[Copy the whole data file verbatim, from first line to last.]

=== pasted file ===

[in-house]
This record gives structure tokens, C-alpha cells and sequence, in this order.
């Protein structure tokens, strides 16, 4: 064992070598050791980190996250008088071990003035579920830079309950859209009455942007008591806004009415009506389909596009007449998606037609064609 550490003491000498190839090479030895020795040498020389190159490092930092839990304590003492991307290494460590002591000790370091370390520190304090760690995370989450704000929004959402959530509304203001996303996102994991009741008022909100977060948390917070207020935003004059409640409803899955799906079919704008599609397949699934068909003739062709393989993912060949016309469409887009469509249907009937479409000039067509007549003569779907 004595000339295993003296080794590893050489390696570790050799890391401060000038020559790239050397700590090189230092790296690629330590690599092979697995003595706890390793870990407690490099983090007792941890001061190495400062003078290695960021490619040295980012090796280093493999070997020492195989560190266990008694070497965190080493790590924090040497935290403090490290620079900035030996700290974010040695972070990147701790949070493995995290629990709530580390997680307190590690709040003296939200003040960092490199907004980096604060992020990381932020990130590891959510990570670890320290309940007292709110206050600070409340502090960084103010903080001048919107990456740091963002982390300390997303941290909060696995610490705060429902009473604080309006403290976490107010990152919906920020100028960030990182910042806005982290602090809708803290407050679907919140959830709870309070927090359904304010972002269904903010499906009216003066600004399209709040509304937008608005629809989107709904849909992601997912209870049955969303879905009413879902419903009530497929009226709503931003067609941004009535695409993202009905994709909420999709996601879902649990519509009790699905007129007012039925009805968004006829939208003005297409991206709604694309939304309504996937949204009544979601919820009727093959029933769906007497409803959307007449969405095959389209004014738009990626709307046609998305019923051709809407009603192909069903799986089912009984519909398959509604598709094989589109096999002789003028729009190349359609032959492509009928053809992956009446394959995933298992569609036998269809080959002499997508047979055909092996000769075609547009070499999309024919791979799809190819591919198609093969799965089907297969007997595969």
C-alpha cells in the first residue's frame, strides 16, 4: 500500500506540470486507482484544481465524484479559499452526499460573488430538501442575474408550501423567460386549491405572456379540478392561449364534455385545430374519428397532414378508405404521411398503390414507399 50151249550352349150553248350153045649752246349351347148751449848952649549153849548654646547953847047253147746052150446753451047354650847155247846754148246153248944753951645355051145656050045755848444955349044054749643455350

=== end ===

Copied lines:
[in-house]
This record gives structure tokens, C-alpha cells and sequence, in this order.
């Protein structure tokens, strides 16, 4: 064992070598050791980190996250008088071990003035579920830079309950859209009455942007008591806004009415009506389909596009007449998606037609064609 550490003491000498190839090479030895020795040498020389190159490092930092839990304590003492991307290494460590002591000790370091370390520190304090760690995370989450704000929004959402959530509304203001996303996102994991009741008022909100977060948390917070207020935003004059409640409803899955799906079919704008599609397949699934068909003739062709393989993912060949016309469409887009469509249907009937479409000039067509007549003569779907 004595000339295993003296080794590893050489390696570790050799890391401060000038020559790239050397700590090189230092790296690629330590690599092979697995003595706890390793870990407690490099983090007792941890001061190495400062003078290695960021490619040295980012090796280093493999070997020492195989560190266990008694070497965190080493790590924090040497935290403090490290620079900035030996700290974010040695972070990147701790949070493995995290629990709530580390997680307190590690709040003296939200003040960092490199907004980096604060992020990381932020990130590891959510990570670890320290309940007292709110206050600070409340502090960084103010903080001048919107990456740091963002982390300390997303941290909060696995610490705060429902009473604080309006403290976490107010990152919906920020100028960030990182910042806005982290602090809708803290407050679907919140959830709870309070927090359904304010972002269904903010499906009216003066600004399209709040509304937008608005629809989107709904849909992601997912209870049955969303879905009413879902419903009530497929009226709503931003067609941004009535695409993202009905994709909420999709996601879902649990519509009790699905007129007012039925009805968004006829939208003005297409991206709604694309939304309504996937949204009544979601919820009727093959029933769906007497409803959307007449969405095959389209004014738009990626709307046609998305019923051709809407009603192909069903799986089912009984519909398959509604598709094989589109096999002789003028729009190349359609032959492509009928053809992956009446394959995933298992569609036998269809080959002499997508047979055909092996000769075609547009070499999309024919791979799809190819591919198609093969799965089907297969007997595969």
C-alpha cells in the first residue's frame, strides 16, 4: 500500500506540470486507482484544481465524484479559499452526499460573488430538501442575474408550501423567460386549491405572456379540478392561449364534455385545430374519428397532414378508405404521411398503390414507399 50151249550352349150553248350153045649752246349351347148751449848952649549153849548654646547953847047253147746052150446753451047354650847155247846754148246153248944753951645355051145656050045755848444955349044054749643455350